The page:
June 15, 2005 issue. This file presents an archive copy of the issue of the FYI France ejournal, ISSN 1071-5916, which was distributed via email on June 15, 2005.
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The Bibliothèque Humaniste, at Sélestat in Alsace, is one of the great libraries of Europe. We now have an excellent Bibliothèque Humaniste website, providing information about and digital access to the Sélestat treasures:
-- see particularly the very interesting "service educatif" of the library, offering well-done pdf files intended to help with school visits of various educational levels, files which can give even the online user an "interactive" idea of the resources --
And this summer a special exhibition of bindings in the collection has been mounted at the Bibliothèque Humaniste: "a meeting of two eras, the 16th c. and the 21st -- 20 examples of remarkable bookbinding work, most from the personal library of Beatus Rhenanus, together with modern works by Anne Giordan".
The Bibliothèque Humaniste offers famous ancient collections of the religious communities of its region, and 15th-16th century collections from the period during which the city was a leading center of the Humanism movement in Europe. Most well-known is the collection of Beatus Rhenanus: [tr. JK]
"The 20th of July, 1547, saw the death of the savant Beat Bild, known as Beatus Rhenanus, friend of Erasmus who called him his alter ego. He was interred in the église Saint-Georges.
"Born at Sélestat on the 22nd of August, 1485, Beatus at the age of six became the student of Craton Hofmann. The library preserves his student notebook from the years 1498-1499: in its pages one can discover both the richness of the instruction provided and the intelligence of the pupil.
"After brilliant studies at the Sorbonne from 1503 to 1507, under the direction of Lefebvre d'Etaples, Beatus became a proofreader and philologist, first at Paris with the printer Estienne, then with a Strasbourg printer originally from Sélestat named Mathias Schurer, finally at Basel with the printers Jean Amerbach and above all Frobenius. So Beatus came into contact with the most learned people in the Europe of his time.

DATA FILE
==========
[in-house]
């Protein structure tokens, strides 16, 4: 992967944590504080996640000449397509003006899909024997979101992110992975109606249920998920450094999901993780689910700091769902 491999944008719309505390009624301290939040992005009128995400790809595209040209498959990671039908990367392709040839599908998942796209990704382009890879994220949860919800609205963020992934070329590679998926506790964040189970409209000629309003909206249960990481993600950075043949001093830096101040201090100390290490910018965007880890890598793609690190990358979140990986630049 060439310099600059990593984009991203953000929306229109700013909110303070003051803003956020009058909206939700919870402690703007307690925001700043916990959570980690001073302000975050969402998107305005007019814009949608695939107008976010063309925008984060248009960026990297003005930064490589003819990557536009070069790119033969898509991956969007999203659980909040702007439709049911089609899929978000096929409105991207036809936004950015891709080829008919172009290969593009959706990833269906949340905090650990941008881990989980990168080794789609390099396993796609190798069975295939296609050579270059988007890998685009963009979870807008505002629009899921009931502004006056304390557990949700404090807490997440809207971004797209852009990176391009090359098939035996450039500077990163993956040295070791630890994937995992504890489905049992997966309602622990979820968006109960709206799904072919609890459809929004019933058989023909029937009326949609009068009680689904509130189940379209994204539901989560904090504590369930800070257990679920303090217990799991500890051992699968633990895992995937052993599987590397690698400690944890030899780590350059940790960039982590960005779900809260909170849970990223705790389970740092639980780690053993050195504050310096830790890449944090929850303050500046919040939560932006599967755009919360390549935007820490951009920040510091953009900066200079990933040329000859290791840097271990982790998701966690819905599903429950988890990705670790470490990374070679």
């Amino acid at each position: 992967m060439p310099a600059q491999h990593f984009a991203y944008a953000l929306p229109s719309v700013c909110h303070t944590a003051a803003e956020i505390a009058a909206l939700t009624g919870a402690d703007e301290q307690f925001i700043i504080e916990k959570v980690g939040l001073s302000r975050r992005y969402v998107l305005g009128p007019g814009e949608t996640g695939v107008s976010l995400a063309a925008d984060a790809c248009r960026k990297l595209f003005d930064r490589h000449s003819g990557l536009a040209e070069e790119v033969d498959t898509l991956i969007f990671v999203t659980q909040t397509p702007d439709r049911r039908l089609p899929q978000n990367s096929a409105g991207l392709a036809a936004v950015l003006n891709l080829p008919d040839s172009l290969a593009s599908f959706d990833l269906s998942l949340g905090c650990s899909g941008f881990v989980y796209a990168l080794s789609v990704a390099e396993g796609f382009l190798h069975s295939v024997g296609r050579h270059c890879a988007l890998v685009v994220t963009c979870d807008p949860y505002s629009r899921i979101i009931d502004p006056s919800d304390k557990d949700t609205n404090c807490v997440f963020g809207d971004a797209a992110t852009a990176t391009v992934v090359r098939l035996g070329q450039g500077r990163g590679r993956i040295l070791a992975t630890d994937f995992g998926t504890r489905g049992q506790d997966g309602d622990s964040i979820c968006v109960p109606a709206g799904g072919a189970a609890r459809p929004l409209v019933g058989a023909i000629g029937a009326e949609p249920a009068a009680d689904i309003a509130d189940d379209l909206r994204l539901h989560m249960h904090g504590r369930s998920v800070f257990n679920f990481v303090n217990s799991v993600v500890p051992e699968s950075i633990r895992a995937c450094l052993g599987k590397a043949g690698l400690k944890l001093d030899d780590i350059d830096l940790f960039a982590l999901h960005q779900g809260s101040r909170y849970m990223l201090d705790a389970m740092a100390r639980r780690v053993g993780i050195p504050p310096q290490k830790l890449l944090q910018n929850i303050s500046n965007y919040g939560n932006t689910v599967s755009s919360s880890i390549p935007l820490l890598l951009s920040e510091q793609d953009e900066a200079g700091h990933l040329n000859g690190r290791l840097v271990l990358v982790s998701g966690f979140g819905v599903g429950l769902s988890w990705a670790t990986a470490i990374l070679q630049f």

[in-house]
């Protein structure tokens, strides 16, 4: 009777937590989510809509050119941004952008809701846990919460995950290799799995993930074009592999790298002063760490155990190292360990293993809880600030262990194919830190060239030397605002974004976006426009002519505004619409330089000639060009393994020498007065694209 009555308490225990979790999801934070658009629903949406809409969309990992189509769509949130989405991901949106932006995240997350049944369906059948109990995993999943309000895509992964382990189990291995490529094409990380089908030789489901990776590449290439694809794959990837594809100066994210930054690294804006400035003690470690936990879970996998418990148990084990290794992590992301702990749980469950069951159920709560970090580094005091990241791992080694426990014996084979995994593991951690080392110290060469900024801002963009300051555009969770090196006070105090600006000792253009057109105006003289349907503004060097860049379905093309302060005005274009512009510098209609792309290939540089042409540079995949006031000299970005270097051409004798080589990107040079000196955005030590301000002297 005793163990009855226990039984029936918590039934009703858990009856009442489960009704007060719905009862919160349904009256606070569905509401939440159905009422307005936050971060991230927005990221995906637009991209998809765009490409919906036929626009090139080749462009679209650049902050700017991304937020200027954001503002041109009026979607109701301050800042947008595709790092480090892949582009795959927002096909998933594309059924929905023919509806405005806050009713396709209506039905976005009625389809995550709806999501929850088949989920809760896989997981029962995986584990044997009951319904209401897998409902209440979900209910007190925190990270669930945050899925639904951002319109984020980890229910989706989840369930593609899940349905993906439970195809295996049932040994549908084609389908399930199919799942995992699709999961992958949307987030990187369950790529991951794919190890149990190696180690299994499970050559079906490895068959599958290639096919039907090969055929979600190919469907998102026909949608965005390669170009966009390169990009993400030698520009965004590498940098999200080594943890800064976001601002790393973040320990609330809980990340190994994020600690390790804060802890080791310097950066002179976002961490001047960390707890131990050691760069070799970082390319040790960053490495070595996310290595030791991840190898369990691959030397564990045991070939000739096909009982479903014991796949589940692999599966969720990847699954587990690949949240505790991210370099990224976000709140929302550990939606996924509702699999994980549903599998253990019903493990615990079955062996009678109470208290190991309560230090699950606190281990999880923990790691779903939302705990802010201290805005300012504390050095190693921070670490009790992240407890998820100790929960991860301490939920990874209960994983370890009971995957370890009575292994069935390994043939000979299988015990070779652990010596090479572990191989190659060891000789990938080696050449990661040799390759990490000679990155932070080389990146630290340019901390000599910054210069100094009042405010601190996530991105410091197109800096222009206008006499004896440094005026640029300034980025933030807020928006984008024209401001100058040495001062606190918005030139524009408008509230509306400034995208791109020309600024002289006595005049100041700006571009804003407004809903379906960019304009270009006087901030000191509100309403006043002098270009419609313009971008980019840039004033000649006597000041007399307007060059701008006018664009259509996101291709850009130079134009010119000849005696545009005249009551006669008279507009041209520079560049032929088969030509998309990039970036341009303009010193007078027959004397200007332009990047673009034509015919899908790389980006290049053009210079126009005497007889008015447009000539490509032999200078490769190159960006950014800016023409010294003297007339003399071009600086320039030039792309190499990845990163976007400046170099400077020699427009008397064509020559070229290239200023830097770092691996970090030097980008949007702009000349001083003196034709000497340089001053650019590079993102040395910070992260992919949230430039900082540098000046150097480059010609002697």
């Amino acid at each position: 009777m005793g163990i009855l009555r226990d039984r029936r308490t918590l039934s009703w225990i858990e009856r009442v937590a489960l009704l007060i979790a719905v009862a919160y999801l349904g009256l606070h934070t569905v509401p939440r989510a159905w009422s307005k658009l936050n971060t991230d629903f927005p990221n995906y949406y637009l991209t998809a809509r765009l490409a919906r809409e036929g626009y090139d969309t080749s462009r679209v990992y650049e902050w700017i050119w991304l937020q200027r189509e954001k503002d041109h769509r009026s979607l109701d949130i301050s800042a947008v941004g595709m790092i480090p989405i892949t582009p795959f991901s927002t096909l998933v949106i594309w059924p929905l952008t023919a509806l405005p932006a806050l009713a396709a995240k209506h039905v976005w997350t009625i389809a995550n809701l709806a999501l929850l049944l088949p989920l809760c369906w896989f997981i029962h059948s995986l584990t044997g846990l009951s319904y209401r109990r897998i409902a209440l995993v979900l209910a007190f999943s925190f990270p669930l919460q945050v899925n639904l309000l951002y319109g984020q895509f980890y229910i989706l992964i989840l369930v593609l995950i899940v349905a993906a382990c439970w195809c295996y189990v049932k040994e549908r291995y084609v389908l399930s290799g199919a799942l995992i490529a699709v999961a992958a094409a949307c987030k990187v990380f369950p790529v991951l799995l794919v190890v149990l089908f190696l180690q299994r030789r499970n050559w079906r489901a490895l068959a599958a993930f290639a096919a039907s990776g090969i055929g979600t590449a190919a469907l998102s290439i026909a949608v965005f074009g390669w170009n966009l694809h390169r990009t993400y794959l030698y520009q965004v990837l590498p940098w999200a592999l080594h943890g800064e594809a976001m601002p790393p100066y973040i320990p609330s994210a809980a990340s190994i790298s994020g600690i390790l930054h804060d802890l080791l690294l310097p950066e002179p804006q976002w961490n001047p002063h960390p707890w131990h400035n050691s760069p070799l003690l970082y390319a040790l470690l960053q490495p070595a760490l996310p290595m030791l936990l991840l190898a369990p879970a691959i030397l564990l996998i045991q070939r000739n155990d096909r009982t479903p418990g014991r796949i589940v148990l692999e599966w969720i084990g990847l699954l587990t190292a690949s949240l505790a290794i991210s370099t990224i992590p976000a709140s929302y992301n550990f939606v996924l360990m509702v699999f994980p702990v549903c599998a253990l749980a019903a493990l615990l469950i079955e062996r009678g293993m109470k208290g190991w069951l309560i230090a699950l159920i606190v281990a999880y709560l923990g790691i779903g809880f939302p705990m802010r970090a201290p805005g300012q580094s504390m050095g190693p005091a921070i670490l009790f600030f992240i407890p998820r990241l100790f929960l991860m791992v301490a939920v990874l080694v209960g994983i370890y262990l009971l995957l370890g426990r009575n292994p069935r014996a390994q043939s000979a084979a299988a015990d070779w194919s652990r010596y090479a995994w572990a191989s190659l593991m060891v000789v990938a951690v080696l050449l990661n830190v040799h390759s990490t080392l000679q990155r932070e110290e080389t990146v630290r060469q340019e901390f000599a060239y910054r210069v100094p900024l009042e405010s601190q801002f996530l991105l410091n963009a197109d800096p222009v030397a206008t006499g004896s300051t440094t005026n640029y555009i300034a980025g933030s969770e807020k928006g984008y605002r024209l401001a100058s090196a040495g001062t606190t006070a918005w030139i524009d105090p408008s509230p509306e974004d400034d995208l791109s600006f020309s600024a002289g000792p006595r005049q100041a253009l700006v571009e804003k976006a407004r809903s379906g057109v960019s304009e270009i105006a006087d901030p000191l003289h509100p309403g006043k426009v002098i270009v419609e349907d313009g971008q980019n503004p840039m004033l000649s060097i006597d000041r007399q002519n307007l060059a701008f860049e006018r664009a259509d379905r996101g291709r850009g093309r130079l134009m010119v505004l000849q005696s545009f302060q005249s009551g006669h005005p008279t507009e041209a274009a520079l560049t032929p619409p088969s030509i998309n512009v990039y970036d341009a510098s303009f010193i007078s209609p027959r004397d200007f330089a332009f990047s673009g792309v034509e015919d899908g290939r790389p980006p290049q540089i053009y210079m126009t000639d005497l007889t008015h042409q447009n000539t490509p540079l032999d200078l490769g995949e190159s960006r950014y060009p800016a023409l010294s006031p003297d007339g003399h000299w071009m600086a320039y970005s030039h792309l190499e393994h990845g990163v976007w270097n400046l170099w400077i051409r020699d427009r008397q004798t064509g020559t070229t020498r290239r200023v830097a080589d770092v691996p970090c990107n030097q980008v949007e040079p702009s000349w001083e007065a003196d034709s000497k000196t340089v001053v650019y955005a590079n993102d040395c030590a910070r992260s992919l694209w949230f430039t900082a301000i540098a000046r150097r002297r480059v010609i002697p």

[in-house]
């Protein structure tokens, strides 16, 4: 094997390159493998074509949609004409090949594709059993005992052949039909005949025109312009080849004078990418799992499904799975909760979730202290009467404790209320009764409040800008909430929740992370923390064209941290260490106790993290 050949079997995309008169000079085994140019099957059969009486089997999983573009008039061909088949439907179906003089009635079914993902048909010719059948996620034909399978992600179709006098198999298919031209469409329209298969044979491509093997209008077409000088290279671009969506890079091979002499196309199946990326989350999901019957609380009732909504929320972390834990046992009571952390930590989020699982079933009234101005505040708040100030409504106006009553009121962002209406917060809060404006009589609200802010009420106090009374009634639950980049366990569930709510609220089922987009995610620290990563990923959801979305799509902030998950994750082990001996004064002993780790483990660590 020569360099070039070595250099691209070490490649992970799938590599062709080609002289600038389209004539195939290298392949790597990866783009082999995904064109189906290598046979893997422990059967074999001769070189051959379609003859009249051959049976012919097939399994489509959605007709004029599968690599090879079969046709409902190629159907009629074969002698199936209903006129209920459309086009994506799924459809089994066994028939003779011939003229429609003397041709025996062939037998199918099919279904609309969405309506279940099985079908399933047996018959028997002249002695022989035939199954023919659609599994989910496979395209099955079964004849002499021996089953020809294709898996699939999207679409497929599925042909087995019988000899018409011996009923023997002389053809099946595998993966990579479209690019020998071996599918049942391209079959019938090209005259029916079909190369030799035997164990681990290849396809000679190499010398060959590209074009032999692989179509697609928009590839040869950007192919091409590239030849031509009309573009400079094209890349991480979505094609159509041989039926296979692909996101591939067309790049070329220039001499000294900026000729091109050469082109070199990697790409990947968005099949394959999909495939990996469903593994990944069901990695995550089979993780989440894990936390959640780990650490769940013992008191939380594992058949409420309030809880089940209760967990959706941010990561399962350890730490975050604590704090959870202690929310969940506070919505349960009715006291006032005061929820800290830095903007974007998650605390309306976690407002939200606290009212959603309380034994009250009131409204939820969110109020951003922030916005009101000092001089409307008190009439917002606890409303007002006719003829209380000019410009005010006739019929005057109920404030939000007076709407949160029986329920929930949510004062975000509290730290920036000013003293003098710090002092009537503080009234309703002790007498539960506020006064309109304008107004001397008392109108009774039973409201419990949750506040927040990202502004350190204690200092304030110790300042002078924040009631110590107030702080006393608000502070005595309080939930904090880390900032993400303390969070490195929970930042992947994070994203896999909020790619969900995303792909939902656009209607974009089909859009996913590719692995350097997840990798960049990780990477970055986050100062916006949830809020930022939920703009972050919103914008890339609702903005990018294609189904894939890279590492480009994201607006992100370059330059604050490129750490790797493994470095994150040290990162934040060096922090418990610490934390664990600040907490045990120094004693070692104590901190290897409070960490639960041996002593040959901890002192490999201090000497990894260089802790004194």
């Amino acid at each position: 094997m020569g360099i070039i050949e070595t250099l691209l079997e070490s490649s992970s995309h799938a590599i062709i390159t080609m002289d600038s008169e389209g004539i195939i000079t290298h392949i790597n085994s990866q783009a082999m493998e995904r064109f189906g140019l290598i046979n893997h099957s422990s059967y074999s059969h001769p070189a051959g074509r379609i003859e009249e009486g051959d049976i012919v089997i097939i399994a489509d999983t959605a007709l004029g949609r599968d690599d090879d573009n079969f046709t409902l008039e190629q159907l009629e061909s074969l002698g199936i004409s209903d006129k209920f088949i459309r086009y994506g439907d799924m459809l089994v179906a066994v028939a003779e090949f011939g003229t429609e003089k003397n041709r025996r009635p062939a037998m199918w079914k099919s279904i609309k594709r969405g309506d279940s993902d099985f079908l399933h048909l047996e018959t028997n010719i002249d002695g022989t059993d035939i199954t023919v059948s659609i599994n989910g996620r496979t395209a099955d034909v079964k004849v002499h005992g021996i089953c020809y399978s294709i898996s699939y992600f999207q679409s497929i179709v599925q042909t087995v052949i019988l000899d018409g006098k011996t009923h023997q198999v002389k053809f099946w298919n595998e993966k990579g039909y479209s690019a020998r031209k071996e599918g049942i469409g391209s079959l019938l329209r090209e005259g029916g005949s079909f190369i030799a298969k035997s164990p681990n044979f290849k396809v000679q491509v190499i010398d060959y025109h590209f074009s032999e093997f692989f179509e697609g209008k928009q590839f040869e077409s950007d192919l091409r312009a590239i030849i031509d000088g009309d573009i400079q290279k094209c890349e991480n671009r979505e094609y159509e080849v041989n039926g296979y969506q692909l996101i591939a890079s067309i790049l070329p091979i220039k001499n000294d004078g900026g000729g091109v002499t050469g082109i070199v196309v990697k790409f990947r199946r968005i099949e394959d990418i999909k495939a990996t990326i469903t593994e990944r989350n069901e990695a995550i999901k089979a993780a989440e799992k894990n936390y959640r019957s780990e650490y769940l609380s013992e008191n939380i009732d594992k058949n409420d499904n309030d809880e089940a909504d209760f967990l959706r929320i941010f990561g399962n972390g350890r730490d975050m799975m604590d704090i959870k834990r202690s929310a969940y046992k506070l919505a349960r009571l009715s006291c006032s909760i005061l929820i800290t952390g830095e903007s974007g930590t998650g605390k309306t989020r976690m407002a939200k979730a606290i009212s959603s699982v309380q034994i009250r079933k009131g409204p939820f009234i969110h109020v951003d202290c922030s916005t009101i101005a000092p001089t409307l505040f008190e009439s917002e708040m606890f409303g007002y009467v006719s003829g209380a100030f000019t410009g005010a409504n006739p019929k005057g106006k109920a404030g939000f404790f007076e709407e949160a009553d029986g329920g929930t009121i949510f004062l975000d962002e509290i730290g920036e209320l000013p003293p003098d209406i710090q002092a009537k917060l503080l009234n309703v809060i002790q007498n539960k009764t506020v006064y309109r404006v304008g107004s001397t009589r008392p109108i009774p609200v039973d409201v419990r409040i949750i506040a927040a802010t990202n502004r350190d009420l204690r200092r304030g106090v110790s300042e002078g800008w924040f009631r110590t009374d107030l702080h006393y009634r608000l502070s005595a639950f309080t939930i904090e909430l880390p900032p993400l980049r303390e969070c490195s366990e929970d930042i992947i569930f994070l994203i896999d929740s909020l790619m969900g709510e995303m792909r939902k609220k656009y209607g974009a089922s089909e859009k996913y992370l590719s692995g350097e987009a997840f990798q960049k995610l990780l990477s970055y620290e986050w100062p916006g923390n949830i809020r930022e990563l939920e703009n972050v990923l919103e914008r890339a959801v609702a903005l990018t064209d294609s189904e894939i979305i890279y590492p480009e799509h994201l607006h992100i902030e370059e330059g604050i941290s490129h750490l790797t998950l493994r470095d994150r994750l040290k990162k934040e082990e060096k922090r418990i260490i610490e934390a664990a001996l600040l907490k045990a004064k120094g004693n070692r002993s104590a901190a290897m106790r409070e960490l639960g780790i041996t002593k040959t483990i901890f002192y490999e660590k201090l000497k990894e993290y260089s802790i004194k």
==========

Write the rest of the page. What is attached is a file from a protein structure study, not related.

"He began to assemble his library when he was very young. The wealth of his father, Antoine Bild, Burgomaster, enabled him to acquire 57 volumes even prior to his admission to the university in 1503: works of grammar and of rhetoric (Alexandre de Villedieu), and works of the humanists (Nicolaus Perottes, Franciscus Niger). During his university studies at Paris he collected 188 volumes: among these 20 treatises of Aristotle, editions of the classical Latin authors, and first editions of works of the Fathers of the Church.
"At age 22 Beatus already owned 253 books, which was a considerable library for that period. His long literary career enabled him to acquire the numerous Parisan editions, and editions by Frobenius, which form one of the unique characteristics of his library. Also he purchased numerous copies of editions on which he himself worked as proofreader and philologist: Tertullian, Eusebius, Sozomenos, Seneca, Quintus-Curtius, Velleius Paterculus, Pliny the Elder, Titus-Livius, etc.
"Beatus received numerous works which carry the ex libris of the previous owner on the title page. He exchanged many of his own editions with those of his friends. Each of his books carries, nearly always, the manuscript ex libris of Beatus: one of these shows how dear to him his library was -- he marked on a title page, "Sum Beati Rhenani Nec muto dominum" -- "I belong to Beatus Rhenanus and I will have no other master".